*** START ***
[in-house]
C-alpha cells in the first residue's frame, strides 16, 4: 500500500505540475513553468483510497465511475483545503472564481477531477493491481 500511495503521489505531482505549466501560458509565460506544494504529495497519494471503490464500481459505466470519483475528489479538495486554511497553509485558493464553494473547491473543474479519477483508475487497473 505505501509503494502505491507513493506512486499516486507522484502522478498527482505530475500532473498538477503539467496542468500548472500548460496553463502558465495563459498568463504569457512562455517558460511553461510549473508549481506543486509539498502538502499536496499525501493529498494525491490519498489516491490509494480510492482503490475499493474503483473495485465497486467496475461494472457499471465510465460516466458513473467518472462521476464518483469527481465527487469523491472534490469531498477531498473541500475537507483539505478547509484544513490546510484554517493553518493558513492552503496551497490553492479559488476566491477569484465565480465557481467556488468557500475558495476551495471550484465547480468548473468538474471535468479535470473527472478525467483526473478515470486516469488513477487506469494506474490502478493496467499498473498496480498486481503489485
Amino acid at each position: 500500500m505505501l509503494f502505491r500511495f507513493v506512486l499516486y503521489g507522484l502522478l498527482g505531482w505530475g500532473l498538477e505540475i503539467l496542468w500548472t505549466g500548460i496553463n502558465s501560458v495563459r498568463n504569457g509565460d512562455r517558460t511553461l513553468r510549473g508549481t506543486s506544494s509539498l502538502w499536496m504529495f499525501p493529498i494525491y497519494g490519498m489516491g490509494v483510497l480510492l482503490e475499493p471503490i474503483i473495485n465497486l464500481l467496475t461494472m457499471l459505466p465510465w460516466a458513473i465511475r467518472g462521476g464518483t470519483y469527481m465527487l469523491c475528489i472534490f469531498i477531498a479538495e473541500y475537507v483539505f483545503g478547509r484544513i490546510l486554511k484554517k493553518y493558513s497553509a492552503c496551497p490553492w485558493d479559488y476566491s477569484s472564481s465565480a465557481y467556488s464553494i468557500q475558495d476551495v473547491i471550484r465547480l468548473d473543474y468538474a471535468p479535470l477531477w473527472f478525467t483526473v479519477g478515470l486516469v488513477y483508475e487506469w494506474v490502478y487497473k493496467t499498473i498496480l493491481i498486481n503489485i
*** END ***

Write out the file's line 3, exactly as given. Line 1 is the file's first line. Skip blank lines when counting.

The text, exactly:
Amino acid at each position: 500500500m505505501l509503494f502505491r500511495f507513493v506512486l499516486y503521489g507522484l502522478l498527482g505531482w505530475g500532473l498538477e505540475i503539467l496542468w500548472t505549466g500548460i496553463n502558465s501560458v495563459r498568463n504569457g509565460d512562455r517558460t511553461l513553468r510549473g508549481t506543486s506544494s509539498l502538502w499536496m504529495f499525501p493529498i494525491y497519494g490519498m489516491g490509494v483510497l480510492l482503490e475499493p471503490i474503483i473495485n465497486l464500481l467496475t461494472m457499471l459505466p465510465w460516466a458513473i465511475r467518472g462521476g464518483t470519483y469527481m465527487l469523491c475528489i472534490f469531498i477531498a479538495e473541500y475537507v483539505f483545503g478547509r484544513i490546510l486554511k484554517k493553518y493558513s497553509a492552503c496551497p490553492w485558493d479559488y476566491s477569484s472564481s465565480a465557481y467556488s464553494i468557500q475558495d476551495v473547491i471550484r465547480l468548473d473543474y468538474a471535468p479535470l477531477w473527472f478525467t483526473v479519477g478515470l486516469v488513477y483508475e487506469w494506474v490502478y487497473k493496467t499498473i498496480l493491481i498486481n503489485i